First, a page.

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 Written by Hyunjoo Shim, Licensed Clinical Psychologist (USA)


 

Interparental conflict plays significant roles in the lives of divorced family members, particularly for the child(ren). It is crucial for parents to be aware of the types of conflict and how it impacts child(ren)’s thoughts and feelings, as well as their parenting and continued relationship with the child(ren). Parents will also need to learn how to manage their emotions as they adjust to their new role as a (co)parent- not as a spouse, and how to manage conflict to promote the children’s wellbeing, in the process of re-negotiating healthy family boundaries. 

 

Research has consistently shown that interparental conflict before, during, and after parental divorce is a robust predictor of children’s psychological functioning. Of the numerous forms and/or types of interparental conflict, overtly expressed conflict (e.g., being physical with each other, yelling, threatening, and bad-mouthing), and covertly expressed conflict (e.g., having children relay messages for parents, putting children in situations where they feel conflicted and guilty over loyalty, and using children as a way to get back at former spouse) are especially harmful to various child outcomes. Interparental conflict of these kinds are associated with delinquency, conduct problems, depression, anxiety, emotional insecurity, as well as more subtle distress including feelings of loss and blame. 

 

Unfortunately, children are likely to be exposed to this type of conflict when parents separate or divorce. While divorce may be an ending to the conflict for some families, conflict may begin for some families, and can endure during and even long after divorce. Importantly, post-divorce conflict tends to center around child-related issues (as opposed to the parents’ relationship), as former spouses are left with only a parental role.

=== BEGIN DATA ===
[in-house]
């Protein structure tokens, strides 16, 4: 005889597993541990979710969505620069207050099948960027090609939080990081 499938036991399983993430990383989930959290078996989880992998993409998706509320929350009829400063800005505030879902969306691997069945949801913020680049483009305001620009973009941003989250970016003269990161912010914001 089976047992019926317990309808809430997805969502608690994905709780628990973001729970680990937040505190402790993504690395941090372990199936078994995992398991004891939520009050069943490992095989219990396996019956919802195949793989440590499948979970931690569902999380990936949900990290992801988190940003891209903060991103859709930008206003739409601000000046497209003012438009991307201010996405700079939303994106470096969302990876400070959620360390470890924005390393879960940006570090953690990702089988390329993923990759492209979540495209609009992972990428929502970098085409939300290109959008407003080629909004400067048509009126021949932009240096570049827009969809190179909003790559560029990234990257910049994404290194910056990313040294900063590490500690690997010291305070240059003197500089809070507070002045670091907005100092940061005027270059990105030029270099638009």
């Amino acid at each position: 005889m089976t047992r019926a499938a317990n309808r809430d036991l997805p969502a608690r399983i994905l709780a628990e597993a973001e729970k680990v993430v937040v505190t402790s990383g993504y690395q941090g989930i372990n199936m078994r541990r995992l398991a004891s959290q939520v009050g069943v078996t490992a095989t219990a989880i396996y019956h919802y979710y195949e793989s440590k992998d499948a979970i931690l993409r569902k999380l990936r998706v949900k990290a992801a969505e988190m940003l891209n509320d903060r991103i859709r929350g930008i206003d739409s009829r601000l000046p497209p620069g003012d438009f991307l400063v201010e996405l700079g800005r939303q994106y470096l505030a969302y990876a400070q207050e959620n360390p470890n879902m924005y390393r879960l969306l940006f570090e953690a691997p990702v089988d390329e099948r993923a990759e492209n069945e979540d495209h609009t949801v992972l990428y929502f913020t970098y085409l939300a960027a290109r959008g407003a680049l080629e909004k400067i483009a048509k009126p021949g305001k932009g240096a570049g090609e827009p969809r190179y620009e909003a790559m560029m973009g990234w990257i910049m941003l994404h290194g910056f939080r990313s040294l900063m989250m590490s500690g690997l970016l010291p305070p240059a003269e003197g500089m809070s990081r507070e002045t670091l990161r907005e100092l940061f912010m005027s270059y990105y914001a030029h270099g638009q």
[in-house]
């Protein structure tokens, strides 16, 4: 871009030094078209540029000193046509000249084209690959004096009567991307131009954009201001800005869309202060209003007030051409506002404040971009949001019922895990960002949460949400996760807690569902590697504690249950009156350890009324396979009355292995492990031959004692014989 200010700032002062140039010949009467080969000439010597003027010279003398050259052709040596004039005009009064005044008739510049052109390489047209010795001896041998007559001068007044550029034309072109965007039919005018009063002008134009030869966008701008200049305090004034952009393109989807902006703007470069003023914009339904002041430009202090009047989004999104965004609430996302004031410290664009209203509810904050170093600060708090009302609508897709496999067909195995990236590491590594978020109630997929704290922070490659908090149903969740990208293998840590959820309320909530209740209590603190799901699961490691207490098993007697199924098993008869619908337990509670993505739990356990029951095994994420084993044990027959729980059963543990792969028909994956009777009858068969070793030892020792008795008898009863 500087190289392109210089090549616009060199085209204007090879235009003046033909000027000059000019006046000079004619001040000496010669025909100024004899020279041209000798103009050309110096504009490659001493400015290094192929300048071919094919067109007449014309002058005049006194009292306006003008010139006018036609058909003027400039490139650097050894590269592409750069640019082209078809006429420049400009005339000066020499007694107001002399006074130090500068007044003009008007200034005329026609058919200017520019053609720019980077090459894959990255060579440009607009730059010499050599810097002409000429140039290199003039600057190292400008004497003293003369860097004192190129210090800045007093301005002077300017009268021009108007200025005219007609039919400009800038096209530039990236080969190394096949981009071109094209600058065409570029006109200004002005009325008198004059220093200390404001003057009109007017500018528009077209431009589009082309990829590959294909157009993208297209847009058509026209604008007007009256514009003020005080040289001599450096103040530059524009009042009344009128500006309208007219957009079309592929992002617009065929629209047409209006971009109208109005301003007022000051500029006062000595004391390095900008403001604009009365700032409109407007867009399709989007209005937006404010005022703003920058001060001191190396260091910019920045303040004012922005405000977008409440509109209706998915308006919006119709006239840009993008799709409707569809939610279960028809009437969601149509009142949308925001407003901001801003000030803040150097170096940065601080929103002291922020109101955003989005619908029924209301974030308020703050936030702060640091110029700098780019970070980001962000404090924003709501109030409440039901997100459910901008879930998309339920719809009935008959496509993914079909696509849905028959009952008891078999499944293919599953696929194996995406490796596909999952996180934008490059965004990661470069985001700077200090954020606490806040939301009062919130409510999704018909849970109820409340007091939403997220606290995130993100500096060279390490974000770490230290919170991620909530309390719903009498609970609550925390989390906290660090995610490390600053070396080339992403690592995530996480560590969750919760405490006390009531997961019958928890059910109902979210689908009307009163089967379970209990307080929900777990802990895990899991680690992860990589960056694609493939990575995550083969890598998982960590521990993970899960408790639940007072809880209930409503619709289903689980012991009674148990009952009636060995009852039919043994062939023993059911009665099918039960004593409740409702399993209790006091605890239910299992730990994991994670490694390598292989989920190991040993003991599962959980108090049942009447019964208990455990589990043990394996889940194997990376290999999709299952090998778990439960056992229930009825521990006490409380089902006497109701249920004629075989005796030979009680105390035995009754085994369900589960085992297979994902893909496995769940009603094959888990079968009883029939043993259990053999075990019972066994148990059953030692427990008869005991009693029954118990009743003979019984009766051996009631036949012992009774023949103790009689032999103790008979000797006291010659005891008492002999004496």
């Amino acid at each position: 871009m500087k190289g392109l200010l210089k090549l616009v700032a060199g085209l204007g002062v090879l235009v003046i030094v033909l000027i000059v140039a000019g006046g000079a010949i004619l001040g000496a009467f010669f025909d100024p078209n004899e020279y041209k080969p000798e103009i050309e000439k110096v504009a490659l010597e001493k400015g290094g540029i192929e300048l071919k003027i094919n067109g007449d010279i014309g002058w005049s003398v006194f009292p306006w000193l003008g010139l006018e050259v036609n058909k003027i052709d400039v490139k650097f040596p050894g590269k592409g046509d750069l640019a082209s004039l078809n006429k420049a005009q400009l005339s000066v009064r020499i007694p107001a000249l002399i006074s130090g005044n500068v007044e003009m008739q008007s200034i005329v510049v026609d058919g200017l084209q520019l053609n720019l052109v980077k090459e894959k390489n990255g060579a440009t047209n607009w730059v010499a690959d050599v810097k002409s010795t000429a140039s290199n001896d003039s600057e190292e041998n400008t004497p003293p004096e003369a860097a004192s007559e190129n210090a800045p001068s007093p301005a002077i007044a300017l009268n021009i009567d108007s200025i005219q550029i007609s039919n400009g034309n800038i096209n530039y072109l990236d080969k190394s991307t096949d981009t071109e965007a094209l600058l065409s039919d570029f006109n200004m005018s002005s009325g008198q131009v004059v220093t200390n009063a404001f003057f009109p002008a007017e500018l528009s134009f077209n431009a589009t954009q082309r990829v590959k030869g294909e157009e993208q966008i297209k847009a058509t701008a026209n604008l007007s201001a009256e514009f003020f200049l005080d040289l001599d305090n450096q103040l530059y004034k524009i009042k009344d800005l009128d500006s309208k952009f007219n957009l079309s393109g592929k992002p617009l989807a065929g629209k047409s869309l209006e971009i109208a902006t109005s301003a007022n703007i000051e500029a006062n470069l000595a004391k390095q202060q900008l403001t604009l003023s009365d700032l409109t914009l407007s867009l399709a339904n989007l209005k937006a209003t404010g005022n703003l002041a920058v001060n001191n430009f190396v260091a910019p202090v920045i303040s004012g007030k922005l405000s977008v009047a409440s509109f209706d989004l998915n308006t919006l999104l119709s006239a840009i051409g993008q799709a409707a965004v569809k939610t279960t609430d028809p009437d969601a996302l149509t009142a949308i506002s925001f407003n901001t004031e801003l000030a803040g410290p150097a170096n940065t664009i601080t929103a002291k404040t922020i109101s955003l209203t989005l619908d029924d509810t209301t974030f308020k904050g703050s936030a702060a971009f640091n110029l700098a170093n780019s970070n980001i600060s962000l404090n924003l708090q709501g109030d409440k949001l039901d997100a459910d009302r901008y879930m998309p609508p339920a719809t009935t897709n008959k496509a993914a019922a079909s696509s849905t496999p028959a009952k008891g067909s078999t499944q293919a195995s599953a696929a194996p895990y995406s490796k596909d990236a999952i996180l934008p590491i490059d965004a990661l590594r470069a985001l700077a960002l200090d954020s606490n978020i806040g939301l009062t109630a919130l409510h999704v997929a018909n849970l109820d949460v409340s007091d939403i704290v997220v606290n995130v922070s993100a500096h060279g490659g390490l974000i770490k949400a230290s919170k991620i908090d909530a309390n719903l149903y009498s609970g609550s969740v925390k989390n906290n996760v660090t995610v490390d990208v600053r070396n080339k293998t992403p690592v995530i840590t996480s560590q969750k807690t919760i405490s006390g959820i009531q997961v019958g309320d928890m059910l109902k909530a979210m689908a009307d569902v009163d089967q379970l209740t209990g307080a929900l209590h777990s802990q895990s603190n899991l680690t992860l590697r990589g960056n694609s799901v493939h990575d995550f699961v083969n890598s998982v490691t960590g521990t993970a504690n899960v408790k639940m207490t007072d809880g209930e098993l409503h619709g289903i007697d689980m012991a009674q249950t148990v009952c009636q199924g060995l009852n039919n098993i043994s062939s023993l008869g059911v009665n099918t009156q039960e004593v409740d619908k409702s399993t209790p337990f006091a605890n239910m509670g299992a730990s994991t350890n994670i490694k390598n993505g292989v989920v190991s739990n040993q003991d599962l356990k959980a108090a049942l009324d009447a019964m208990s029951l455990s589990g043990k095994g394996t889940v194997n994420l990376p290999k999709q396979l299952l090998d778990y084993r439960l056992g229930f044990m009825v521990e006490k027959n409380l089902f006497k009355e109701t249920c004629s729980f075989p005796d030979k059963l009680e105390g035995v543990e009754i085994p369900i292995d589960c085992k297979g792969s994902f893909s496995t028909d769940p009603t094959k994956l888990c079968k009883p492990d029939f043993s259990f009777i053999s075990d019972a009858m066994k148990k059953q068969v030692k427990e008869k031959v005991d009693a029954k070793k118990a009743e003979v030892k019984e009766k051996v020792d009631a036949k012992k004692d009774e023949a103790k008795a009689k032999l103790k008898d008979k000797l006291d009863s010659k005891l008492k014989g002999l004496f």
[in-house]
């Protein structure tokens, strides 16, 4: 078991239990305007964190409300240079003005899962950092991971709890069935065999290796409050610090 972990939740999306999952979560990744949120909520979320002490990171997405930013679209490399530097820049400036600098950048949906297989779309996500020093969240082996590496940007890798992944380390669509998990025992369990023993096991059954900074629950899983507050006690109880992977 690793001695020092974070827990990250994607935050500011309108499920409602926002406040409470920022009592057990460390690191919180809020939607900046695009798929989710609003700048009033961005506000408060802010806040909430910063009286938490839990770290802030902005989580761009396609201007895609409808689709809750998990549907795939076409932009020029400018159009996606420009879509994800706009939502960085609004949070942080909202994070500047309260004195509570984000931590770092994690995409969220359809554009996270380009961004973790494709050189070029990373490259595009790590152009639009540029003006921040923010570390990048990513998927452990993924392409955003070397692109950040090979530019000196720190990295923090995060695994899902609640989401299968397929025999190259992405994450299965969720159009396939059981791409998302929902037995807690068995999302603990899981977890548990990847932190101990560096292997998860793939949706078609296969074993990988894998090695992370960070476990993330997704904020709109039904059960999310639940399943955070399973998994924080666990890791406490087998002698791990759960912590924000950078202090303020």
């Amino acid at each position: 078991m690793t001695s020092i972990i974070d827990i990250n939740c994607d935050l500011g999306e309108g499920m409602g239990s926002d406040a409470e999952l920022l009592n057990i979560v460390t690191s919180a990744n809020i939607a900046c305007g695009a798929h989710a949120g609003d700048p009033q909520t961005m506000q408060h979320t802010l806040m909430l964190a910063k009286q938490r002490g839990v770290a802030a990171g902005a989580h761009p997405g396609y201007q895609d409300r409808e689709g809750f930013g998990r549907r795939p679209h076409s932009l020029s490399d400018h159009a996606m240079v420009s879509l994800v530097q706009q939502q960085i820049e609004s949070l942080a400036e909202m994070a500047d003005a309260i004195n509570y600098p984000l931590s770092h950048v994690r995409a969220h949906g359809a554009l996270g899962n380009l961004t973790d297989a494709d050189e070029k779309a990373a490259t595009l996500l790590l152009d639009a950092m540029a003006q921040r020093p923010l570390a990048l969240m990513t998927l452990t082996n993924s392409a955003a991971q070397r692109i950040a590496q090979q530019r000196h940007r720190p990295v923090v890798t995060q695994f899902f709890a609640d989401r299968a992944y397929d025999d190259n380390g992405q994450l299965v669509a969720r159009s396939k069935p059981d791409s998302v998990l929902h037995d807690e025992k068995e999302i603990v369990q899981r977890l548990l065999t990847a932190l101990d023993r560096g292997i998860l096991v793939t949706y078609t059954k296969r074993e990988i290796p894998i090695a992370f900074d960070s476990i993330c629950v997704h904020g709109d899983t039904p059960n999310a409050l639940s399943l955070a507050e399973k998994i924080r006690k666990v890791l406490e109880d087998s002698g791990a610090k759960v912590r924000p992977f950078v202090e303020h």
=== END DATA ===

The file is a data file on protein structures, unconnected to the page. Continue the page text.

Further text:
Overall, behaviorally manifested post-divorce conflict tends to become less frequent as everyone gets used to their new roles. However, acrimony and bitterness between parents can still remain over time, leading children to feel caught in the middle and even to feel like they are the source of on-going conflict. Children who internalize the views and messages that their presence is not welcomed or is a burden to the parents are vulnerable to have pervasive guilt, shame, and fear that later develop into more sustaining mental health issues and relationship struggles. 

 

In order for the parents to be able to promote their children’s post-divorce adjustment, it is crucial for the parent to grieve the loss of their spousal relationship while learning to manage their various emotions including anger, guilt, sadness, fear and feeling lost. Then, with less intense emotions and conflicts among parents, they could establish and maintain a business-like co-parental relationship to raise their children together more effectively. 

 

 

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